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Mice/wild mouse running in circles


QUESTION: Hi Tamarah,
Please, help! I found a mouse on my driveway a few hours ago.  She was running in circles and didn't seem to be scared of me. I was able to come very close to her. She finally ran from the asphalt to the grass and was sitting quietly. I brought her some rice grains, she ate and then moved back to the open area to resume her marathon. She would run for some time, then lay down and nap right there, on the asphalt. Well, to make the long story short, I put her in a large see-through plastic container with paper towel on the bottom, gave her different grains, pecan nut (she liked it), pieces of baby-carrot and water. I also gave her little boxes to hide. When she got into the little box with a rigid bottom I heard some weird noise. It was a rattle sound and I noticed that the mouse was "drumming" with her front leg (or both) as if it was having convulsions. It happened periodically and then she was moving just fine. She eats, pups, sleeps and... goes in circles again. I don't know what to do with her. I don't think she is safe outside the way she is. So she is staying in the box overnight.
I called the vet trying to get some advice. They referred me to the wildlife specialist but no one returned my call.
Two more things. The mouse seems to be a baby, she is small and the head is relatively large in proportion to the body. She CAN run straight, her head is not tilted to one side. But she always runs clockwise.
Secondly, we had lime application on our loan yesterday.  Could it be the reason of poisoning the mouse? And what can I do with the poor thing? Please, help. Looks like nobody really cares...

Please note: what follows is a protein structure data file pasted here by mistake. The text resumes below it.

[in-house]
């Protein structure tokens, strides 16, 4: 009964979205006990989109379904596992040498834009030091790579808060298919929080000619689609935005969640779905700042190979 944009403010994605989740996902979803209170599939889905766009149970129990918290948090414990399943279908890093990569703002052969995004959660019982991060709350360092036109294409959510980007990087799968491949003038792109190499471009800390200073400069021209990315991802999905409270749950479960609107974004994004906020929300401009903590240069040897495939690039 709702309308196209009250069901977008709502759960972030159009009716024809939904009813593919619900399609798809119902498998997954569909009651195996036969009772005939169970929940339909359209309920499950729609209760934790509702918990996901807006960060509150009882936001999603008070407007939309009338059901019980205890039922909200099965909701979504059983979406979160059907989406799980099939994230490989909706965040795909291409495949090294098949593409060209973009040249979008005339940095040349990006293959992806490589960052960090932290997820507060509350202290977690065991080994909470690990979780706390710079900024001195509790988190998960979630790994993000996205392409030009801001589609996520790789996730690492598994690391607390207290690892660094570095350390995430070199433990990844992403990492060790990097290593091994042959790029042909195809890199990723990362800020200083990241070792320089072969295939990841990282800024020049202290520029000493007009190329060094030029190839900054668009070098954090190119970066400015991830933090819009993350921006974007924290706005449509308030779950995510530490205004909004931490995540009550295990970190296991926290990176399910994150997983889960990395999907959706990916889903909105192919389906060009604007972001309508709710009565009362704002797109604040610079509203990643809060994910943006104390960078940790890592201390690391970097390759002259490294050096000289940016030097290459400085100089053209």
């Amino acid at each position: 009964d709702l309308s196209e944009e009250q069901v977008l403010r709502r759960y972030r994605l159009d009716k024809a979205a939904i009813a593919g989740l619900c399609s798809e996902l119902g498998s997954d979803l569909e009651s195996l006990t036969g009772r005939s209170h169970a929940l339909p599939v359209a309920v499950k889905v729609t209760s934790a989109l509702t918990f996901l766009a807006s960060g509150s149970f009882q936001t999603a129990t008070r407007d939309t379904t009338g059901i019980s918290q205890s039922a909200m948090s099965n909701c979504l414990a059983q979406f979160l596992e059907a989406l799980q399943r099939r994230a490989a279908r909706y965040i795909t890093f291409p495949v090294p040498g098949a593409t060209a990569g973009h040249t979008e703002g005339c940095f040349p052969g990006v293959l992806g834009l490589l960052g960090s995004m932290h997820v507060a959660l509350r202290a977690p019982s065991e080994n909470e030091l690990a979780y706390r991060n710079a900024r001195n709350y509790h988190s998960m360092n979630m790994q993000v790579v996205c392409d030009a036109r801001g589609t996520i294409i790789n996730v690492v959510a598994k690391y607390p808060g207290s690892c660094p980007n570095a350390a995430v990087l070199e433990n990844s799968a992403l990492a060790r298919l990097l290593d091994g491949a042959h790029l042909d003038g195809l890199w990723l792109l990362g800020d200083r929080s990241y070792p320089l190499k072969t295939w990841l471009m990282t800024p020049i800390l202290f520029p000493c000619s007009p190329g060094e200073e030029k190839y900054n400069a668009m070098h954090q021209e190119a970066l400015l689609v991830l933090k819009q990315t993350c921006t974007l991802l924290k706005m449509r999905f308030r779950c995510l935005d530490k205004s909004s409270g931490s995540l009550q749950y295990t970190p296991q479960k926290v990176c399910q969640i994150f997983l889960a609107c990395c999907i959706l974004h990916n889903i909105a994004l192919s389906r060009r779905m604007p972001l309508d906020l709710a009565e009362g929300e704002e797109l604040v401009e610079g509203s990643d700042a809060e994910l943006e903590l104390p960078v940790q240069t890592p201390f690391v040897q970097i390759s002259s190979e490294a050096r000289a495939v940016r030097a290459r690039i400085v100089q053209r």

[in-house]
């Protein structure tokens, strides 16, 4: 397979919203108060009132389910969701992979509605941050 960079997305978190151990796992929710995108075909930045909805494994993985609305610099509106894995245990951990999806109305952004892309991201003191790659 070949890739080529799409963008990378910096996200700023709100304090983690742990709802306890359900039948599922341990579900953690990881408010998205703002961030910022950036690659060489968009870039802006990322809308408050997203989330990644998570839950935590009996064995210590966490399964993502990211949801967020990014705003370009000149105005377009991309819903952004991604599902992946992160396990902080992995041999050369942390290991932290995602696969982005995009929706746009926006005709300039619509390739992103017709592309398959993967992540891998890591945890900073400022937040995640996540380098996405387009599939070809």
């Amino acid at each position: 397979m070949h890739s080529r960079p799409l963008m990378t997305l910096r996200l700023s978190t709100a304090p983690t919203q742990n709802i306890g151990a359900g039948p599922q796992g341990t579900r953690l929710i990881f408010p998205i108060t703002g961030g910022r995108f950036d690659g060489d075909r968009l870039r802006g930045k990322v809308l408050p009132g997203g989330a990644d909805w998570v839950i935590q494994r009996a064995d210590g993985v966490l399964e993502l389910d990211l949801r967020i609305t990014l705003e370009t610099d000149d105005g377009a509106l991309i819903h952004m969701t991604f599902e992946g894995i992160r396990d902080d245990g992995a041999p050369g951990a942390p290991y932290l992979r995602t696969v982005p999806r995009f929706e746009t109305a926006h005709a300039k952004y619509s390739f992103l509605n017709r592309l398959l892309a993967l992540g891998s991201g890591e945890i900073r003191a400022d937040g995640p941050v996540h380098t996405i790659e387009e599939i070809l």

ANSWER: Hi Irene,

Yes, lime can be toxic to animals, but mostly to the skin and eyes. It can cause blindness in large doses, which COULD result in what you have observed, but another possibility is neurological disorders.

Even when not demonstrating a head tilt, some mice with neurological problems will still circle, also called waltzing. This would seem to agree with the apparent seizing, as well. There is nothing to do about waltzing, and other issues such as brain tumors or congenital defects can be lethal over time.

Some mice will buzz body parts against hard surfaces as a warning when they are scared, though usually we see tails doing the vibrating. It's possible she is just frightened or uncomfortable from not being able to see, and is warning "predators" away. You can test her vision by attracting her attention with a treat back and forth, though she might not be interested tonight. Running from you or moving the head to noises isn't a sufficient test, since mice have terrific hearing and smell.

You've done well by providing moist options like carrots in the meantime, which will provide hydration until she can be released or you decide what else to do with her. You can also try offering a commercial mouse mix (she won't forget how to forage), or stale bread soaked in water. If she's eating solids, you won't need to bottle feed, just watch her weight closely and keep her hydrated.

The best way to find out if she will survive in the wild is to observe her over a few days and see if the behaviour improves. She might just be stunned from a bad encounter with a predator, of course. If she gets worse or doesn't improve, the option of a wildlife specialist or rehabilitator isn't a bad option (if they ever call you!). You can check your state's forestry and wildlife website for other numbers to try.

Hopefully this helps, but please feel free to write back if you have further questions or developments! I'll be going to bed soon(ish), but I will try to respond as quickly as I can.

Best of luck!